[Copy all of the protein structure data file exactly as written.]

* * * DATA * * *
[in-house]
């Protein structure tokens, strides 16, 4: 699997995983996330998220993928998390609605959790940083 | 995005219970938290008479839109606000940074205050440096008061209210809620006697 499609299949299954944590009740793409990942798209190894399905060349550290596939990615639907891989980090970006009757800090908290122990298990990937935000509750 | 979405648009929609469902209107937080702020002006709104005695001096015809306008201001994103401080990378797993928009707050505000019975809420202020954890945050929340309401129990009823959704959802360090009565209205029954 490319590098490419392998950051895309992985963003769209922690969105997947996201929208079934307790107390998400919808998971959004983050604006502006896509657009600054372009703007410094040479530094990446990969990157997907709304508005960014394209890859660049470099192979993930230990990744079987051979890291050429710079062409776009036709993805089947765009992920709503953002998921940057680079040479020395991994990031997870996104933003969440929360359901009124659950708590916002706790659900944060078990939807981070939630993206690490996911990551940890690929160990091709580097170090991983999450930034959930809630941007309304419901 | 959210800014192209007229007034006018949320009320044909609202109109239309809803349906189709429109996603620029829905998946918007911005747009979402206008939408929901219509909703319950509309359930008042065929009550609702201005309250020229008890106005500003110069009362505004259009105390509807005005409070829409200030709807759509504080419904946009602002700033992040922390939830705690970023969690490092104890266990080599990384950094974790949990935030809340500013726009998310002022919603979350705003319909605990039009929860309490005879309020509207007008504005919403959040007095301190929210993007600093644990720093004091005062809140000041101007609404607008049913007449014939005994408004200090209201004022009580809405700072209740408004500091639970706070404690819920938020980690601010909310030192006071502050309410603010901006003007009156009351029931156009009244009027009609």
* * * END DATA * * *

[in-house]
């Protein structure tokens, strides 16, 4: 699997995983996330998220993928998390609605959790940083 | 995005219970938290008479839109606000940074205050440096008061209210809620006697 499609299949299954944590009740793409990942798209190894399905060349550290596939990615639907891989980090970006009757800090908290122990298990990937935000509750 | 979405648009929609469902209107937080702020002006709104005695001096015809306008201001994103401080990378797993928009707050505000019975809420202020954890945050929340309401129990009823959704959802360090009565209205029954 490319590098490419392998950051895309992985963003769209922690969105997947996201929208079934307790107390998400919808998971959004983050604006502006896509657009600054372009703007410094040479530094990446990969990157997907709304508005960014394209890859660049470099192979993930230990990744079987051979890291050429710079062409776009036709993805089947765009992920709503953002998921940057680079040479020395991994990031997870996104933003969440929360359901009124659950708590916002706790659900944060078990939807981070939630993206690490996911990551940890690929160990091709580097170090991983999450930034959930809630941007309304419901 | 959210800014192209007229007034006018949320009320044909609202109109239309809803349906189709429109996603620029829905998946918007911005747009979402206008939408929901219509909703319950509309359930008042065929009550609702201005309250020229008890106005500003110069009362505004259009105390509807005005409070829409200030709807759509504080419904946009602002700033992040922390939830705690970023969690490092104890266990080599990384950094974790949990935030809340500013726009998310002022919603979350705003319909605990039009929860309490005879309020509207007008504005919403959040007095301190929210993007600093644990720093004091005062809140000041101007609404607008049913007449014939005994408004200090209201004022009580809405700072209740408004500091639970706070404690819920938020980690601010909310030192006071502050309410603010901006003007009156009351029931156009009244009027009609």